When the Eagles travel out to Cincinnati to play the Bengals on Friday night at 8 p.m., every fan should repeat those lines when they see Terrell Owens sporting one of the worst uniforms an NFL franchise has going.

I remember Owens catching 77 passes for 1,200 yards and 14 touchdowns in only 14 games in 2004 before Dallas Cowboys safety Roy Williams injured T.O. thanks to a cheap horse-collar tackle, which is now a personal foul. Owens limped off the field and everyone in Lincoln Financial searched for the panic button.

The Eagles ultimately beat that terrible edition of the Cowboys 12-7 while they also improved their record to 13-1 and sealed up homefield advantage throughout the playoffs. But the talk only revolved around the status of No. 81.

The doctors eventually diagnosed Owens with the dreaded high-ankle sprain along with a small fracture in his leg.

Owens was done for the year and the city was bummed out. Even if the Eagles went to the Super Bowl, T.O. was not going to play and in the minds of most fans, the Eagles were up against it.
103294263_crop_358x243 I’d be smiling too.
Joe Robbins/Getty Images

But then something weird happened. Owens began to catch some shuteye inside a hyperbaric chamber and he claimed he was ready to play in Super Bowl XXXIX against the New England Patriots.

Several doctors told T.O. no, but as usual, Owens did what he wanted, played in the game, and caught nine passes for 122 yards.

The Eagles lost to the Patriots 24-21, but Owens emerged as a legendary hero.

Perhaps some of the praise went to his head because T.O. entered training camp in 2005 with new agent Drew Rosenhaus, and demanded more money.

And then something stranger than T.O. playing in the Super Bowl happened. Most Eagles fans and Donovan McNabb took the side of management.

It was truly perplexing.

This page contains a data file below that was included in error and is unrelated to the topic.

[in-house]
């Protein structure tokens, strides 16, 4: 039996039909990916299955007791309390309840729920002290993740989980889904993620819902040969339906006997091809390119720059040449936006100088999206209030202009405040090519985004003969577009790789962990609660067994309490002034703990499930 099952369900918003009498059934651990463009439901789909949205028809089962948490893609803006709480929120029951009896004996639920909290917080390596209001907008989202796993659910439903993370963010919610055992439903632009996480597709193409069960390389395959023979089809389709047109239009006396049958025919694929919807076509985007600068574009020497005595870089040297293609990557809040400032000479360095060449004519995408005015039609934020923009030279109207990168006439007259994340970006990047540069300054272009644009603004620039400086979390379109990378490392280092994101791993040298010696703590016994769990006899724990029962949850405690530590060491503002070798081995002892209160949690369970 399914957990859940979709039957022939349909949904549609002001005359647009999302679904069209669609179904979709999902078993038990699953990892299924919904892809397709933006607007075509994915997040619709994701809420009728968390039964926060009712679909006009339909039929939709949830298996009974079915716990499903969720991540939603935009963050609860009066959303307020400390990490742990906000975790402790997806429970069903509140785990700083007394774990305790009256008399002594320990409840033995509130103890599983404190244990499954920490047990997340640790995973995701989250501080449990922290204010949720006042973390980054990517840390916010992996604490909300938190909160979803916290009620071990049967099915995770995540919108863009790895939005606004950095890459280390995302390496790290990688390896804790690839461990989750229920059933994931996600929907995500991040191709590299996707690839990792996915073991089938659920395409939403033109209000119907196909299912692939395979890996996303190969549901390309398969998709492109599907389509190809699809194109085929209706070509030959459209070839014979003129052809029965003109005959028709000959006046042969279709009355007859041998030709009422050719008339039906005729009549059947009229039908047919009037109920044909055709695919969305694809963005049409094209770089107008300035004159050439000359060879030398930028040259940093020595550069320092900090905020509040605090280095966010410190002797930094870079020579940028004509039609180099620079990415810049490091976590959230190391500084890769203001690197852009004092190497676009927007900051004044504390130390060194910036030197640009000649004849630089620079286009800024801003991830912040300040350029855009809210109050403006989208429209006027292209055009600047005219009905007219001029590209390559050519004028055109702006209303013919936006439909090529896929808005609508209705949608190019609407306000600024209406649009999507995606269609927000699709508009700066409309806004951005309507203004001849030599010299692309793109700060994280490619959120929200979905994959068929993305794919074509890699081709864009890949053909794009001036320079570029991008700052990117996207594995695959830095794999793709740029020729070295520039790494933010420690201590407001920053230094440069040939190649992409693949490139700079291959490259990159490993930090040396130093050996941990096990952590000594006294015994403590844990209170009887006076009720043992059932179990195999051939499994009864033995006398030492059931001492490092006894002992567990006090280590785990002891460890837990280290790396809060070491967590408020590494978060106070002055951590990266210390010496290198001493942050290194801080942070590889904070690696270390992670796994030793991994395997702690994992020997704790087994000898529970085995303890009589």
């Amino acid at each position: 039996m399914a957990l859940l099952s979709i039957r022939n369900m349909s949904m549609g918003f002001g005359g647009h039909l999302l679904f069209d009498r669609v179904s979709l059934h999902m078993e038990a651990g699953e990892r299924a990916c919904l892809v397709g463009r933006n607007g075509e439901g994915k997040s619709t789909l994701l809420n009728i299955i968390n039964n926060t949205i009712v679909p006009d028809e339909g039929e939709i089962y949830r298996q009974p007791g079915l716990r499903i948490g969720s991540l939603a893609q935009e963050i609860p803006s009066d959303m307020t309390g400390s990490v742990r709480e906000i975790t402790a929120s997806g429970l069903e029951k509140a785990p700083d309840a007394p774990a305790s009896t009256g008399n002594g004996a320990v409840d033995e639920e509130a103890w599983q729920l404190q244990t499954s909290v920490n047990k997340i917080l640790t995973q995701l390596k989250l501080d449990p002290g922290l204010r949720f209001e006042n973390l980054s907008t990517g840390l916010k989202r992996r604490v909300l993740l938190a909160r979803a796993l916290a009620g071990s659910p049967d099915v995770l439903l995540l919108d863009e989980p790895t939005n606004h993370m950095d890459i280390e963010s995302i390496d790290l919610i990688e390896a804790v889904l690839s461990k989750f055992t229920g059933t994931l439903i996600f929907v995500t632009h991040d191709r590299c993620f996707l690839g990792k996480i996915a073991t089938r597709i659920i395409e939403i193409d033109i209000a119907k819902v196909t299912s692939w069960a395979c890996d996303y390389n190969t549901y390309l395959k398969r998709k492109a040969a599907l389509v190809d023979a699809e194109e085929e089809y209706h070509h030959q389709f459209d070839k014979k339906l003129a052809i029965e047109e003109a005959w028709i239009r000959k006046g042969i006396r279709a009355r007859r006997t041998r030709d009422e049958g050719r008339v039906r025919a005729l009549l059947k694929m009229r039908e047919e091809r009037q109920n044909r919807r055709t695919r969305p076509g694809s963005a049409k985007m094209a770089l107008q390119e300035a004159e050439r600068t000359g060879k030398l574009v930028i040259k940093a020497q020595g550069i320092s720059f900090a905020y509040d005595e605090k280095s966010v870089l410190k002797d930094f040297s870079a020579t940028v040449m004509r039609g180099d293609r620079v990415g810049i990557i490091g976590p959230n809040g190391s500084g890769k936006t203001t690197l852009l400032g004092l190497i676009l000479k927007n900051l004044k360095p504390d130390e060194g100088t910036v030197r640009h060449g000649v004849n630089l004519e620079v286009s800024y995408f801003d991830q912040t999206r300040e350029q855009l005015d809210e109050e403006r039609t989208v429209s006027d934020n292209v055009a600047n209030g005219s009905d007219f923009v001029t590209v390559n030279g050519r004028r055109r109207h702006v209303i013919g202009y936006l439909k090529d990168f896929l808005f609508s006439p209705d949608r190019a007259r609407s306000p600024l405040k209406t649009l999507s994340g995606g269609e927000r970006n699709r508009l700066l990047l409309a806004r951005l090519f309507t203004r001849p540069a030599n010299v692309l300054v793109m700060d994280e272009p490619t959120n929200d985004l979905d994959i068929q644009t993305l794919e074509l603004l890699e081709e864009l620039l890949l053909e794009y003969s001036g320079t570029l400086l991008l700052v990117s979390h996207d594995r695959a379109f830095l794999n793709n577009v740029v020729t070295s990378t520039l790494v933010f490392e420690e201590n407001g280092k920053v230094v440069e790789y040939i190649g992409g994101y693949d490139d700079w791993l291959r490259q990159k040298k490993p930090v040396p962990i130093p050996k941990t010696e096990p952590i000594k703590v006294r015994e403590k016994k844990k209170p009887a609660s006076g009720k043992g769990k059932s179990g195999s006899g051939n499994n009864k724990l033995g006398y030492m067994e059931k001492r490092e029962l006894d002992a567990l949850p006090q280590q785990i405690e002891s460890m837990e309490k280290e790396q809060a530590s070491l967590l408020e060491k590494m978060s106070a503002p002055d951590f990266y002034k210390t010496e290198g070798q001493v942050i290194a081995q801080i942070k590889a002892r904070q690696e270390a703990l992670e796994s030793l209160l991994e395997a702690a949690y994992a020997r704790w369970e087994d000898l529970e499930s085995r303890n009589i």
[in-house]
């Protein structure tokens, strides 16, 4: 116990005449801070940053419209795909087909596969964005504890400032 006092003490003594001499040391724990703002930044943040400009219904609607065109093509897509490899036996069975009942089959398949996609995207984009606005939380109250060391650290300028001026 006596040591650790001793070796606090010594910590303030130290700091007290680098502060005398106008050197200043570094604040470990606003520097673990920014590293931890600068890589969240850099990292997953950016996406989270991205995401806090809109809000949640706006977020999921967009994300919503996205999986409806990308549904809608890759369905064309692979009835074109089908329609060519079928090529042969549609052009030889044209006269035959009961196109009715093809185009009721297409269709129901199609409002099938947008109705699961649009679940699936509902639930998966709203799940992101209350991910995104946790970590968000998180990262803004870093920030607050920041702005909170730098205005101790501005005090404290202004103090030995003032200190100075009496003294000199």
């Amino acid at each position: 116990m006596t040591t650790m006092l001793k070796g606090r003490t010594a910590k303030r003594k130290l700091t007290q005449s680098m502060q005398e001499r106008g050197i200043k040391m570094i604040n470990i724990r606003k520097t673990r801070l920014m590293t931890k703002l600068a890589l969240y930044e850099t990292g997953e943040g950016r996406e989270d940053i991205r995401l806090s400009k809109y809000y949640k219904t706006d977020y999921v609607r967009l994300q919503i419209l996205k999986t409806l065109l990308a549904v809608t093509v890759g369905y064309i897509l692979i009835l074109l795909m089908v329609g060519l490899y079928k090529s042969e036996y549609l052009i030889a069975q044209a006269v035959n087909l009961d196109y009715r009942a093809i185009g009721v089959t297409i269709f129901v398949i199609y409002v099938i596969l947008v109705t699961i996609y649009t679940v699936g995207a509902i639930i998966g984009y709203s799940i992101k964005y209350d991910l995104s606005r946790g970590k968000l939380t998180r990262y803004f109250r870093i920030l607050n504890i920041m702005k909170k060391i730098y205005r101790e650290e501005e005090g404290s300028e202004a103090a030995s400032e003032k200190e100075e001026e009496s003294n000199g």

Yes, T.O. caused a circus-like atmosphere and threw a borderline temper tantrum, but it could have all been resolved if management gave him a pay raise and if McNabb had his receiver’s back.

Management told the receiver to get in line and McNabb never came out to defend Owens getting a new deal despite the fact that Owens helped McNabb enjoy the best year of his career.

The criticized receiver went on to play seven games for the Eagles before he was banished for conduct detrimental to the team. In that stretch he caught 47 passes for 763 yards and six touchdowns.

To put those numbers in perspective, it put Owens on pace for 107 receptions, 1,744 receiving yards, and 13 touchdowns.

The Eagles played to a 4-3 record with Owens bickering and McNabb battling a sports hernia.

Two games later McNabb’s season was over and the Eagles finished with a 6-10 record. Oh and they’ve never been back to the Super Bowl.

It was weird to see a fanbase turn on someone simply because he wanted more money. It’s not like it was coming out of the pockets of the fans, and if it was a matter of principle, then I begin to wonder what point was ultimately proved.

We really showed T.O., huh?

He only went on to sign a bigger contract and we were left without a Super Bowl.

And the incredibly ironic part about all of it is that McNabb supporters are the ones who wanted T.O. gone more than anyone. Weren’t they the same people who begged and pleaded for McNabb to play with a stud receiver? And yet, when things got tough, they bailed? Shouldn’t they have been the ones who defended Owens the most because they saw how valuable he was to McNabb?

Maybe it’s another case of logic eluding the McNabb faithful.

Or maybe this is a case where McNabb supporters learned from history. And the reason they echo the sentiments of appreciating what you have is because they are acknowledging that their boy McNabb should have appreciated Owens while he was here.

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